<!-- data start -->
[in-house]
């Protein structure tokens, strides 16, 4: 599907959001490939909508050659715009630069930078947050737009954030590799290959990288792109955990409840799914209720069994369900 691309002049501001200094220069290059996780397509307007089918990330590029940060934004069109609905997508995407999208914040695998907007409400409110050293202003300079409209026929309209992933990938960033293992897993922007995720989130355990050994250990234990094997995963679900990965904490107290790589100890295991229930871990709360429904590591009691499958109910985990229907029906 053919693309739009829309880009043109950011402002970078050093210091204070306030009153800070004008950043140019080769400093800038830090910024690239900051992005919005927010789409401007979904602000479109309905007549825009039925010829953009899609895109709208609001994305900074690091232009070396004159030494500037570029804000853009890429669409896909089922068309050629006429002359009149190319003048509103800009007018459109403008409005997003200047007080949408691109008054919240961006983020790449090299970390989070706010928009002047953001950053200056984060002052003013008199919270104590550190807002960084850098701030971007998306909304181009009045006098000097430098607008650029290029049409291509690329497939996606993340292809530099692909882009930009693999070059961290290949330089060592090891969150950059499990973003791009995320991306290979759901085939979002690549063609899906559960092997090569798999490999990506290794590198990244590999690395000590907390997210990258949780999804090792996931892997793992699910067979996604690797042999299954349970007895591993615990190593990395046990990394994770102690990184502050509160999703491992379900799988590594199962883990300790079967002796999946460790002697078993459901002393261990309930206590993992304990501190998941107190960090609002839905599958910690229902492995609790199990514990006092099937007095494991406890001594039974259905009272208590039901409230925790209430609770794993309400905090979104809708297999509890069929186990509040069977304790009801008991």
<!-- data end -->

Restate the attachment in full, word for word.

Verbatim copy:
[in-house]
């Protein structure tokens, strides 16, 4: 599907959001490939909508050659715009630069930078947050737009954030590799290959990288792109955990409840799914209720069994369900 691309002049501001200094220069290059996780397509307007089918990330590029940060934004069109609905997508995407999208914040695998907007409400409110050293202003300079409209026929309209992933990938960033293992897993922007995720989130355990050994250990234990094997995963679900990965904490107290790589100890295991229930871990709360429904590591009691499958109910985990229907029906 053919693309739009829309880009043109950011402002970078050093210091204070306030009153800070004008950043140019080769400093800038830090910024690239900051992005919005927010789409401007979904602000479109309905007549825009039925010829953009899609895109709208609001994305900074690091232009070396004159030494500037570029804000853009890429669409896909089922068309050629006429002359009149190319003048509103800009007018459109403008409005997003200047007080949408691109008054919240961006983020790449090299970390989070706010928009002047953001950053200056984060002052003013008199919270104590550190807002960084850098701030971007998306909304181009009045006098000097430098607008650029290029049409291509690329497939996606993340292809530099692909882009930009693999070059961290290949330089060592090891969150950059499990973003791009995320991306290979759901085939979002690549063609899906559960092997090569798999490999990506290794590198990244590999690395000590907390997210990258949780999804090792996931892997793992699910067979996604690797042999299954349970007895591993615990190593990395046990990394994770102690990184502050509160999703491992379900799988590594199962883990300790079967002796999946460790002697078993459901002393261990309930206590993992304990501190998941107190960090609002839905599958910690229902492995609790199990514990006092099937007095494991406890001594039974259905009272208590039901409230925790209430609770794993309400905090979104809708297999509890069929186990509040069977304790009801008991």